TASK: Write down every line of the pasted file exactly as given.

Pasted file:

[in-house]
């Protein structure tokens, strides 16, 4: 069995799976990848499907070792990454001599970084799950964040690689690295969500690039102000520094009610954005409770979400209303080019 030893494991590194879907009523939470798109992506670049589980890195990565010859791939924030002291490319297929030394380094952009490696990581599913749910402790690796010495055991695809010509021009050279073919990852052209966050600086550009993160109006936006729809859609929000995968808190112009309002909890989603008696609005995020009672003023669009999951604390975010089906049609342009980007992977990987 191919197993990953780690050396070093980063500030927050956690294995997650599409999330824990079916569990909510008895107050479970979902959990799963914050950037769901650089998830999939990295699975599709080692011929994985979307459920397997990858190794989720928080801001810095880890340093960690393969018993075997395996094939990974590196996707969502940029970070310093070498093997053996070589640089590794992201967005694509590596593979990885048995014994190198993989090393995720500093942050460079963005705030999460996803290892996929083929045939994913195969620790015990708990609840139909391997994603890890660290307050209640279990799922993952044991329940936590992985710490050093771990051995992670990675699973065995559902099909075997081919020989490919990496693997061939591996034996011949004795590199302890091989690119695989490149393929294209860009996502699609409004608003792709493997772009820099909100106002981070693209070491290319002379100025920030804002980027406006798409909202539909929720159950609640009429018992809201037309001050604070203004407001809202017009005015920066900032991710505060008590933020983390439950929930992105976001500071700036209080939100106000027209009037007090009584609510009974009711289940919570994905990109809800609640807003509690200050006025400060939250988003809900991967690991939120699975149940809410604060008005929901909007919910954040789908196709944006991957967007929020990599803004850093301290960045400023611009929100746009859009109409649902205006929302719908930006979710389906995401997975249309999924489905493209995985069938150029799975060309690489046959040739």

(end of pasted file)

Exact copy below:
[in-house]
């Protein structure tokens, strides 16, 4: 069995799976990848499907070792990454001599970084799950964040690689690295969500690039102000520094009610954005409770979400209303080019 030893494991590194879907009523939470798109992506670049589980890195990565010859791939924030002291490319297929030394380094952009490696990581599913749910402790690796010495055991695809010509021009050279073919990852052209966050600086550009993160109006936006729809859609929000995968808190112009309002909890989603008696609005995020009672003023669009999951604390975010089906049609342009980007992977990987 191919197993990953780690050396070093980063500030927050956690294995997650599409999330824990079916569990909510008895107050479970979902959990799963914050950037769901650089998830999939990295699975599709080692011929994985979307459920397997990858190794989720928080801001810095880890340093960690393969018993075997395996094939990974590196996707969502940029970070310093070498093997053996070589640089590794992201967005694509590596593979990885048995014994190198993989090393995720500093942050460079963005705030999460996803290892996929083929045939994913195969620790015990708990609840139909391997994603890890660290307050209640279990799922993952044991329940936590992985710490050093771990051995992670990675699973065995559902099909075997081919020989490919990496693997061939591996034996011949004795590199302890091989690119695989490149393929294209860009996502699609409004608003792709493997772009820099909100106002981070693209070491290319002379100025920030804002980027406006798409909202539909929720159950609640009429018992809201037309001050604070203004407001809202017009005015920066900032991710505060008590933020983390439950929930992105976001500071700036209080939100106000027209009037007090009584609510009974009711289940919570994905990109809800609640807003509690200050006025400060939250988003809900991967690991939120699975149940809410604060008005929901909007919910954040789908196709944006991957967007929020990599803004850093301290960045400023611009929100746009859009109409649902205006929302719908930006979710389906995401997975249309999924489905493209995985069938150029799975060309690489046959040739």